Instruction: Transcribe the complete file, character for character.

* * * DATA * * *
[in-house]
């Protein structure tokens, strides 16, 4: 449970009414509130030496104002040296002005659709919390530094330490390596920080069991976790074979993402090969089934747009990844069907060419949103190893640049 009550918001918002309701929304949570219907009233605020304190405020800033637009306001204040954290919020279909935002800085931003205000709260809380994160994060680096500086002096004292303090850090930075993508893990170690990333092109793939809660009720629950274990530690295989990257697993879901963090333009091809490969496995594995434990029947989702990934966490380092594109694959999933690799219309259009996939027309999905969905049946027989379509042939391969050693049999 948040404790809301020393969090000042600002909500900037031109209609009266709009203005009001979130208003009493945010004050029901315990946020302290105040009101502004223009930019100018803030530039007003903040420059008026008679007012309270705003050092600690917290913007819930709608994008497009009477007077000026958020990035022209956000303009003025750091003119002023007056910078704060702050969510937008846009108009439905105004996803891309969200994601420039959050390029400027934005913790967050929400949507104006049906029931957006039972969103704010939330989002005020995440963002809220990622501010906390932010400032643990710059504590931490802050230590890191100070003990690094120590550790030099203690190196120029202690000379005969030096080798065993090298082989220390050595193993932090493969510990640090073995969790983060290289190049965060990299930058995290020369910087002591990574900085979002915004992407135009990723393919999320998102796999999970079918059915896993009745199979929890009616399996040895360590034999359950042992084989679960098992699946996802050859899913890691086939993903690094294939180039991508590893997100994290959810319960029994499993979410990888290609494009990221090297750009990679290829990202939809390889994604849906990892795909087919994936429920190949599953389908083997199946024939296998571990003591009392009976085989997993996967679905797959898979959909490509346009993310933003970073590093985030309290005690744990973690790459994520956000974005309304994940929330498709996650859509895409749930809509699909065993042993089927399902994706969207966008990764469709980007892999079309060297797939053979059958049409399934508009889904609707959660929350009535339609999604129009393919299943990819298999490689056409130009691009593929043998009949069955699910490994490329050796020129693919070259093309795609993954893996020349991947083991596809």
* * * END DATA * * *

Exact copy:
[in-house]
């Protein structure tokens, strides 16, 4: 449970009414509130030496104002040296002005659709919390530094330490390596920080069991976790074979993402090969089934747009990844069907060419949103190893640049 009550918001918002309701929304949570219907009233605020304190405020800033637009306001204040954290919020279909935002800085931003205000709260809380994160994060680096500086002096004292303090850090930075993508893990170690990333092109793939809660009720629950274990530690295989990257697993879901963090333009091809490969496995594995434990029947989702990934966490380092594109694959999933690799219309259009996939027309999905969905049946027989379509042939391969050693049999 948040404790809301020393969090000042600002909500900037031109209609009266709009203005009001979130208003009493945010004050029901315990946020302290105040009101502004223009930019100018803030530039007003903040420059008026008679007012309270705003050092600690917290913007819930709608994008497009009477007077000026958020990035022209956000303009003025750091003119002023007056910078704060702050969510937008846009108009439905105004996803891309969200994601420039959050390029400027934005913790967050929400949507104006049906029931957006039972969103704010939330989002005020995440963002809220990622501010906390932010400032643990710059504590931490802050230590890191100070003990690094120590550790030099203690190196120029202690000379005969030096080798065993090298082989220390050595193993932090493969510990640090073995969790983060290289190049965060990299930058995290020369910087002591990574900085979002915004992407135009990723393919999320998102796999999970079918059915896993009745199979929890009616399996040895360590034999359950042992084989679960098992699946996802050859899913890691086939993903690094294939180039991508590893997100994290959810319960029994499993979410990888290609494009990221090297750009990679290829990202939809390889994604849906990892795909087919994936429920190949599953389908083997199946024939296998571990003591009392009976085989997993996967679905797959898979959909490509346009993310933003970073590093985030309290005690744990973690790459994520956000974005309304994940929330498709996650859509895409749930809509699909065993042993089927399902994706969207966008990764469709980007892999079309060297797939053979059958049409399934508009889904609707959660929350009535339609999604129009393919299943990819298999490689056409130009691009593929043998009949069955699910490994490329050796020129693919070259093309795609993954893996020349991947083991596809």